I wanted to share how my 7 and a half year-old son, TJ, is memorizing the Quran. There are many Muslim parents that wish that their sons will become a Hafiz (a person that has completely memorized the Quran) but very few might have the resources, or perhaps more accurately, very few might think that they have the resources for their sons to memorize the Quran. So I wanted to share my model with you. This might not work for everyone but masha’Allah, by the grace of God, it has been working for our family.
This is the daily routine of TJ. Currently, he is having vacations so we are sleeping in and his morning Qari Sahib ( a term of respect in Urdu for someone who recites/teaches the Quran) comes later on in the day but when the schools are open, here is how TJ’s day is.
TJ is enrolled in the Manarat school system but he only goes there for exams. So for all purposes, he is home-schooled. If your son is enrolled in a homeschool program, it will be very close to TJ’s model.
TJ gets up at 8:30 am. He does his wudhu (ablution for getting ready to read the Quran). Some people might not do wudhu before touching the Quran but we, Pakistanis, do it so it might be more of a cultural aspect than a religious aspect – I am not sure about that. Anyway, TJ comes downstairs and gets ready for Qari Sahib. TJ has two people helping him memorize the Quran. We call the first one Qari Sahib 1 (let’s for this article refer to him as Q1) and we call the second person, Qari Sahib 2 (Q2 for brevity).
Q1 comes at around 8:40 am. He and TJ will usually memorize about 10 – 15 new verses and sometimes more and sometimes less. It depends upon how TJ has retained the verses taught to him the previous day. If he has retained them, Q1 will do more – if not, he might do less. As TJ grows up insha’Allah, his lesson size will increase.
Now, memorization always begins from the end of the Quran and keeps on moving to the beginning of it. The reason is that towards the end of the Quran, the Chapters (or Surahs) are smaller and easier to memorize and as we move to the beginning, the Surahs start becoming longer. Quran is divided into 30 equal parts and has a total of 114 Surahs.
TJ started in June of last year and at this moment he has masha’Allah memorized the 30th part of the Quran and is working on the second last Surah of Part 29. Now every day, when Q1 comes in, he teaches TJ the new verses but then also, listens to the Surahs of Part 30 – going from front of Part 30 to back of Part 30, listening to about 5-6 Surahs. Q1 also just lets TJ plain read the verses that TJ will be memorizing for the next day – that’s called Nazara whereas the revision of the Surahs from the previous Part (currently 30) is called Murajiya.
Once Q1 is done, we write in a note book, name of the Surah and the verse numbers that TJ memorized for the day, what he revised from the Part 30 (Murajiya) and what he read in preparation for the next day (Nazara).
Now Q1 will leave some homework which is usually listening to the verses that TJ has memorized during the current day and also preparing him for the Murajiya for the next day. This is the part where Q2 comes in. Currently, we have Q2 hired on the Internet. He lives physically in Badin, Sindh, Pakistan but we connect on Skype and he will revise the stuff that Q1 wants listened to or revised.
Now we are following a specific model. We have a primary Hifz teacher (Q1) and a secondary one (Q2). Q1 will be the person doing the actual memorization but Q2 helps retain it and check it. Now there have been situations where Q1 was not available on weekdays and then Q2 would initiate new memorization lessons as well and Q1 and Q2 were both advancing each other. But at this time, Q1 is the leader and Q2 is the follower so thus TJ will be emulating Q1’s accent and Tajweed (pronunciation of Arabic letters) style.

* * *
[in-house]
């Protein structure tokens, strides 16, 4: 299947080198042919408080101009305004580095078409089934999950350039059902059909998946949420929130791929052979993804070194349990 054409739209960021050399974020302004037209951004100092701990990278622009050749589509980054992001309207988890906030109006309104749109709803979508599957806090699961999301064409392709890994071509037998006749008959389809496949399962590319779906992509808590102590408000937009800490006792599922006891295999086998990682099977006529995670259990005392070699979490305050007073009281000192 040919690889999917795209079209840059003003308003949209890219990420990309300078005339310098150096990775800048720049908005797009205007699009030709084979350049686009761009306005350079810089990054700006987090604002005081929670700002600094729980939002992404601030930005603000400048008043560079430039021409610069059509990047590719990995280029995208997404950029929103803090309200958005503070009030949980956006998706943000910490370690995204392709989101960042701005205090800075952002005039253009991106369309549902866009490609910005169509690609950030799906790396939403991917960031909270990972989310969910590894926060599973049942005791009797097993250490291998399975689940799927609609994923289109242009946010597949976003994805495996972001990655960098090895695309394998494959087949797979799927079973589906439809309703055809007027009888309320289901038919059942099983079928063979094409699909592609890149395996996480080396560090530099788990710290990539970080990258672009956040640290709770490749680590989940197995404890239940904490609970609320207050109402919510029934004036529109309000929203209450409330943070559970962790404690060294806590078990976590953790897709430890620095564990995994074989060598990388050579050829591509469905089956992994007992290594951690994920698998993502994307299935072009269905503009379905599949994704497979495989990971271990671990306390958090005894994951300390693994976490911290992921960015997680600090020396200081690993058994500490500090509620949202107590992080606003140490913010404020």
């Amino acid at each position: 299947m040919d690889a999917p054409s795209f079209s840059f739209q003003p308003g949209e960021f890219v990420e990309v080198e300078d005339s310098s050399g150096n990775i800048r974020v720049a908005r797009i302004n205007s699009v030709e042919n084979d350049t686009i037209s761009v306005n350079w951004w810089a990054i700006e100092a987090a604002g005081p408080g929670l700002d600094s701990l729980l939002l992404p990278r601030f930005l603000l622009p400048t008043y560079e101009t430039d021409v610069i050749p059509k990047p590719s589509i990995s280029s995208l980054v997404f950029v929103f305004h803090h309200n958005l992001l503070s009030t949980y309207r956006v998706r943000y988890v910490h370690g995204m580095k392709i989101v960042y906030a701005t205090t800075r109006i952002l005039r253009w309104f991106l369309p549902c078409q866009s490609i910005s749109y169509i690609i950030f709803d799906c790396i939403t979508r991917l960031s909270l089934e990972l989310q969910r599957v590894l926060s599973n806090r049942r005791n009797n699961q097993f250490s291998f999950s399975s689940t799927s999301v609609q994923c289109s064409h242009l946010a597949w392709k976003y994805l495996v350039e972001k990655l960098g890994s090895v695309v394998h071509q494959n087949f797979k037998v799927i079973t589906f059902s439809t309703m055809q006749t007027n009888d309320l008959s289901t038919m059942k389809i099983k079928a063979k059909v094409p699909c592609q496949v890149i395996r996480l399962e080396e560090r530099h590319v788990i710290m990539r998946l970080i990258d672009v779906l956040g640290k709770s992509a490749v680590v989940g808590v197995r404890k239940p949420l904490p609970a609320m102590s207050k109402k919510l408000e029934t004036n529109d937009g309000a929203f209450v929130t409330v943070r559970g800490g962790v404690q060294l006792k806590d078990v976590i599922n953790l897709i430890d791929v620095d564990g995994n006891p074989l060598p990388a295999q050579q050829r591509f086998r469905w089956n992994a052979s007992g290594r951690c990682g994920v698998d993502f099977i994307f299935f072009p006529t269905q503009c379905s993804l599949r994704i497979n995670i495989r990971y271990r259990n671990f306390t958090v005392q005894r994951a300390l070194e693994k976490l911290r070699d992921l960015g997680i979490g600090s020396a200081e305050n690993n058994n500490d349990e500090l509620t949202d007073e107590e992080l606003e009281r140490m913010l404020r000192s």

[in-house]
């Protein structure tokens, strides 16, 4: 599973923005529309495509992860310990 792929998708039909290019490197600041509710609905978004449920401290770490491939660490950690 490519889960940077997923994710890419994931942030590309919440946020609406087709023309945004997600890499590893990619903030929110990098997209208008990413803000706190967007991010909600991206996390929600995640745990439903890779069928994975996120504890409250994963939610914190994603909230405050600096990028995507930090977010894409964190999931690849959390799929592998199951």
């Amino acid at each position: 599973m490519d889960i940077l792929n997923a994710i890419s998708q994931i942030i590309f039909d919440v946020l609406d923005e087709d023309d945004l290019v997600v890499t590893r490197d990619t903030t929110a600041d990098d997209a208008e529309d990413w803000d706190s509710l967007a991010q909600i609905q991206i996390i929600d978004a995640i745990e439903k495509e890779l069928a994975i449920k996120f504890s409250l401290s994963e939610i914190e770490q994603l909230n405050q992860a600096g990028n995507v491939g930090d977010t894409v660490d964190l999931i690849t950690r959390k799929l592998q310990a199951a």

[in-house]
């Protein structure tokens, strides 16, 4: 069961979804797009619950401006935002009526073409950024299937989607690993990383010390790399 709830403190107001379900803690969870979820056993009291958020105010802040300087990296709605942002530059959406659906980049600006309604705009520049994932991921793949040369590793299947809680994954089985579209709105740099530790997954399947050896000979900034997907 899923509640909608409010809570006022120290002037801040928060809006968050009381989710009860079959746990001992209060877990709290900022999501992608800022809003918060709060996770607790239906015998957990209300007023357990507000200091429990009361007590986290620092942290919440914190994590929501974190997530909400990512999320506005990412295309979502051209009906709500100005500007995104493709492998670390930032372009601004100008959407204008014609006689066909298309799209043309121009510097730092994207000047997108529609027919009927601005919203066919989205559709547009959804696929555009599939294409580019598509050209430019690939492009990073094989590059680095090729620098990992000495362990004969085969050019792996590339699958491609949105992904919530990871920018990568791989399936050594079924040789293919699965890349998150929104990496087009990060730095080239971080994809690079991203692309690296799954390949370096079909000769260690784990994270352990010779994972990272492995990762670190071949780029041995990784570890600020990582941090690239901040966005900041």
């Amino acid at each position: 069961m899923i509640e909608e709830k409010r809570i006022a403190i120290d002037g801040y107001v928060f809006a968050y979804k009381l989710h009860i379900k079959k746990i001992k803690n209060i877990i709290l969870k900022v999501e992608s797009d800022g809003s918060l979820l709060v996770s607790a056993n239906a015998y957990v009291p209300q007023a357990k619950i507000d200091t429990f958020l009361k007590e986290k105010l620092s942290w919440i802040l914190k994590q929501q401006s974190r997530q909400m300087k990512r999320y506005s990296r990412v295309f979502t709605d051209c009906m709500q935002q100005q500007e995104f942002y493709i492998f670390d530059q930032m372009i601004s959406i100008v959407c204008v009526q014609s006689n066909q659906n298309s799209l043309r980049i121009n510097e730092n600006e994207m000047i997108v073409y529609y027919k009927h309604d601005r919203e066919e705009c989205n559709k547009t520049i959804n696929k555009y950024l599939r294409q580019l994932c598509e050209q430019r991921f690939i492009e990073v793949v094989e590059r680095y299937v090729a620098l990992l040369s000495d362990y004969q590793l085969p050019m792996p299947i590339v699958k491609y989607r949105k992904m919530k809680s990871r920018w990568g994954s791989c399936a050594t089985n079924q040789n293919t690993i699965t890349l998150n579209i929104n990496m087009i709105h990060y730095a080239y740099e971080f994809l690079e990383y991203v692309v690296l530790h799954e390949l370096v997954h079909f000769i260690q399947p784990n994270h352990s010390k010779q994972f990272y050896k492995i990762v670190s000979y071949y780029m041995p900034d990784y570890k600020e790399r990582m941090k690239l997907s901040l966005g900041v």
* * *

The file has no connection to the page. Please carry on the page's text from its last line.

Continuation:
I think, you don’t have to live in a Muslim centric area to do do Hifz. If you are able to perhaps find one person who can do the main Hifz and this person has the good accent and Hifz technique, you can always have another backup Qari Sahib from places like Quran Reading or Muslim Academy or another online Hifz teacher, for revision. Or perhaps you could have both teachers online or perhaps you could just have one teacher in the primary role and you could help your kid with the revision. There are parents who do both roles of the primary teacher and the revision one. I just wanted to share my model to give an idea to anyone who wanted to know where to start.
Here is the rest of TJ’s routine. Q1 leaves at about 10:20am. TJ has had a full cup of honey milk while he sat with Q1. The sugar in the drink keeps his brain energy going, masha’Allah. After memorization, TJ will have breakfast and then his regular school time happens between 11am – 2pm. During his study time, he has 1-2 breaks. After study, TJ will have lunch and play outside until Maghrib. At Maghrib (currently happening at 5:15 pm), after he has come back from the mosque, he will take a shower and then sit down for Q2. He has another glass of honey milk. The lesson with Q2 is about an hour-long. I try to get him in bed by 10pm on school days. Q2’s timings might fluctuate from month to month depending upon prayer timings.
Remember, keep it simple and keep your goals practical. In the end, if the child has memorized the Quran, it doesn’t matter if he/she did it in 3 years or 7 years or more. Masha’Allah! Keeping the main memorization in the beginning of the day makes it easier to remember. Also giving the child a shower before revision makes him relaxed and the drink keeps him hydrated and strong. You don’t want the revision too close to the actual memorization – let the actual sink in before you hear it. Keep in mind, that Q1 is revising it as well. Q2 is just additional help.
May Allah make it easy for all of us who are trying to memorize the Quran. Amin.